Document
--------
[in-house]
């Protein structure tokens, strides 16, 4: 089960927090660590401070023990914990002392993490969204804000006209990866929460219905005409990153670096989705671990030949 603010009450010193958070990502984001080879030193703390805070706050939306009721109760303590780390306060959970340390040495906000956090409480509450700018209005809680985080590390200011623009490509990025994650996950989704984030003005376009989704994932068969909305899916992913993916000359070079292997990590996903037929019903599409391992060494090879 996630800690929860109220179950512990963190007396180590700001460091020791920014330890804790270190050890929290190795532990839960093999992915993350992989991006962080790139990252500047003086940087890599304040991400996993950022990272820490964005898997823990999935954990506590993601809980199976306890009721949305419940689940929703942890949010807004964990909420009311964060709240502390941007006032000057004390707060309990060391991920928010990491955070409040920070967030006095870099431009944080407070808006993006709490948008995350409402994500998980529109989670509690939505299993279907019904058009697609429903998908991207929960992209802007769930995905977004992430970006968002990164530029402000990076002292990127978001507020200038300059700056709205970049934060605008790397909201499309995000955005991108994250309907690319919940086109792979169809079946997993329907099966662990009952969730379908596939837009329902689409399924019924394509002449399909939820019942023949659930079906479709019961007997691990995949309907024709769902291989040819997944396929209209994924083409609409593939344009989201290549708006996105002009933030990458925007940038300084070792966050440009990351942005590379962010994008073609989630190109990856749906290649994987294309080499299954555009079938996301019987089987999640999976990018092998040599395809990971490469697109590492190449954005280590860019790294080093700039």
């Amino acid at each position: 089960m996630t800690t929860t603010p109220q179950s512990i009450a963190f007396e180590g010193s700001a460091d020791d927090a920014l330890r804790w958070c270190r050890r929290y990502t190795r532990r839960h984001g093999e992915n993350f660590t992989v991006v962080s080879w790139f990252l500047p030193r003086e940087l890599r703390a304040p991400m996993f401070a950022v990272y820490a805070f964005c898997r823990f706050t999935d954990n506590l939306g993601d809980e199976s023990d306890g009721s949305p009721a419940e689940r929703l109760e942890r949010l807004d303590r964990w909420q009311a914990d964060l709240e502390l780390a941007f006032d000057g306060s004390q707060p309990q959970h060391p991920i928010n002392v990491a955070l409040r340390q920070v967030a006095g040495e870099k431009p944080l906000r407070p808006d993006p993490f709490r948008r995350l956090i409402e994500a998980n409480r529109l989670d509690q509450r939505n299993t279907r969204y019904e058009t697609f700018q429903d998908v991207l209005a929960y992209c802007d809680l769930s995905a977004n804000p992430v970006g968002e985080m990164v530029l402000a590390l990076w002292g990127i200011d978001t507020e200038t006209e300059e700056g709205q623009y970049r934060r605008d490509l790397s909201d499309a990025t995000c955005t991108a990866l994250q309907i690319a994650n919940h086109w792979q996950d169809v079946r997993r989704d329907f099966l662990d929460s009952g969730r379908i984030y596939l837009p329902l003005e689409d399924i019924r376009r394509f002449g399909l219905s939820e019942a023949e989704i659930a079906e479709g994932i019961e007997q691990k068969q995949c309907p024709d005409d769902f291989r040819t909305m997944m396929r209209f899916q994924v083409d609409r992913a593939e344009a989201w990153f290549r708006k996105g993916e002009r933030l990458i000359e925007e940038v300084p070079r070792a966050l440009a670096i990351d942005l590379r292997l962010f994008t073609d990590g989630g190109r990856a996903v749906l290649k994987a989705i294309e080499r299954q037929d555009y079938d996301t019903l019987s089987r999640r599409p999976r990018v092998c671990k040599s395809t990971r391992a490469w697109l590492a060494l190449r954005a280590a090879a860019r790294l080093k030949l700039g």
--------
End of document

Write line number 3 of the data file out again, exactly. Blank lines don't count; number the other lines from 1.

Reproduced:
């Amino acid at each position: 089960m996630t800690t929860t603010p109220q179950s512990i009450a963190f007396e180590g010193s700001a460091d020791d927090a920014l330890r804790w958070c270190r050890r929290y990502t190795r532990r839960h984001g093999e992915n993350f660590t992989v991006v962080s080879w790139f990252l500047p030193r003086e940087l890599r703390a304040p991400m996993f401070a950022v990272y820490a805070f964005c898997r823990f706050t999935d954990n506590l939306g993601d809980e199976s023990d306890g009721s949305p009721a419940e689940r929703l109760e942890r949010l807004d303590r964990w909420q009311a914990d964060l709240e502390l780390a941007f006032d000057g306060s004390q707060p309990q959970h060391p991920i928010n002392v990491a955070l409040r340390q920070v967030a006095g040495e870099k431009p944080l906000r407070p808006d993006p993490f709490r948008r995350l956090i409402e994500a998980n409480r529109l989670d509690q509450r939505n299993t279907r969204y019904e058009t697609f700018q429903d998908v991207l209005a929960y992209c802007d809680l769930s995905a977004n804000p992430v970006g968002e985080m990164v530029l402000a590390l990076w002292g990127i200011d978001t507020e200038t006209e300059e700056g709205q623009y970049r934060r605008d490509l790397s909201d499309a990025t995000c955005t991108a990866l994250q309907i690319a994650n919940h086109w792979q996950d169809v079946r997993r989704d329907f099966l662990d929460s009952g969730r379908i984030y596939l837009p329902l003005e689409d399924i019924r376009r394509f002449g399909l219905s939820e019942a023949e989704i659930a079906e479709g994932i019961e007997q691990k068969q995949c309907p024709d005409d769902f291989r040819t909305m997944m396929r209209f899916q994924v083409d609409r992913a593939e344009a989201w990153f290549r708006k996105g993916e002009r933030l990458i000359e925007e940038v300084p070079r070792a966050l440009a670096i990351d942005l590379r292997l962010f994008t073609d990590g989630g190109r990856a996903v749906l290649k994987a989705i294309e080499r299954q037929d555009y079938d996301t019903l019987s089987r999640r599409p999976r990018v092998c671990k040599s395809t990971r391992a490469w697109l590492a060494l190449r954005a280590a090879a860019r790294l080093k030949l700039g």